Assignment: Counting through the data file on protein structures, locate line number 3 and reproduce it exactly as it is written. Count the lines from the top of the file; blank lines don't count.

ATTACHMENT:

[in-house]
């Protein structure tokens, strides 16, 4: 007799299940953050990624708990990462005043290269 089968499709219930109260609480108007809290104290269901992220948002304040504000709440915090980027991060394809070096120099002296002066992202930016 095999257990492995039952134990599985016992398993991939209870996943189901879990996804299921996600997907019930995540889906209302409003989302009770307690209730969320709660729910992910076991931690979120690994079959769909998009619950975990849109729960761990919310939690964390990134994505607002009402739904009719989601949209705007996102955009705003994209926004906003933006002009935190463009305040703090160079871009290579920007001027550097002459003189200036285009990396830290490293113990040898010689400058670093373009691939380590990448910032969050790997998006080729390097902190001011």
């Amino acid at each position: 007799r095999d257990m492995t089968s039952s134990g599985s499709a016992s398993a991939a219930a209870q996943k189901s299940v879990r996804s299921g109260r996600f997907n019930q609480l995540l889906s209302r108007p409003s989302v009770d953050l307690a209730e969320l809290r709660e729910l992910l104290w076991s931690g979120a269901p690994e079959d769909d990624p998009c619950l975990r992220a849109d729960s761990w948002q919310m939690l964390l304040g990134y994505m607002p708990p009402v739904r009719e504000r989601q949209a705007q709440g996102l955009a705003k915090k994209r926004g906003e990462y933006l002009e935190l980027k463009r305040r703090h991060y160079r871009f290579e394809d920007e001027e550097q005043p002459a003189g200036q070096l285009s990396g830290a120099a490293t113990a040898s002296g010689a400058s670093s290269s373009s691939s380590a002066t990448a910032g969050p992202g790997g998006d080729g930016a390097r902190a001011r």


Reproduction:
């Amino acid at each position: 007799r095999d257990m492995t089968s039952s134990g599985s499709a016992s398993a991939a219930a209870q996943k189901s299940v879990r996804s299921g109260r996600f997907n019930q609480l995540l889906s209302r108007p409003s989302v009770d953050l307690a209730e969320l809290r709660e729910l992910l104290w076991s931690g979120a269901p690994e079959d769909d990624p998009c619950l975990r992220a849109d729960s761990w948002q919310m939690l964390l304040g990134y994505m607002p708990p009402v739904r009719e504000r989601q949209a705007q709440g996102l955009a705003k915090k994209r926004g906003e990462y933006l002009e935190l980027k463009r305040r703090h991060y160079r871009f290579e394809d920007e001027e550097q005043p002459a003189g200036q070096l285009s990396g830290a120099a490293t113990a040898s002296g010689a400058s670093s290269s373009s691939s380590a002066t990448a910032g969050p992202g790997g998006d080729g930016a390097r902190a001011r």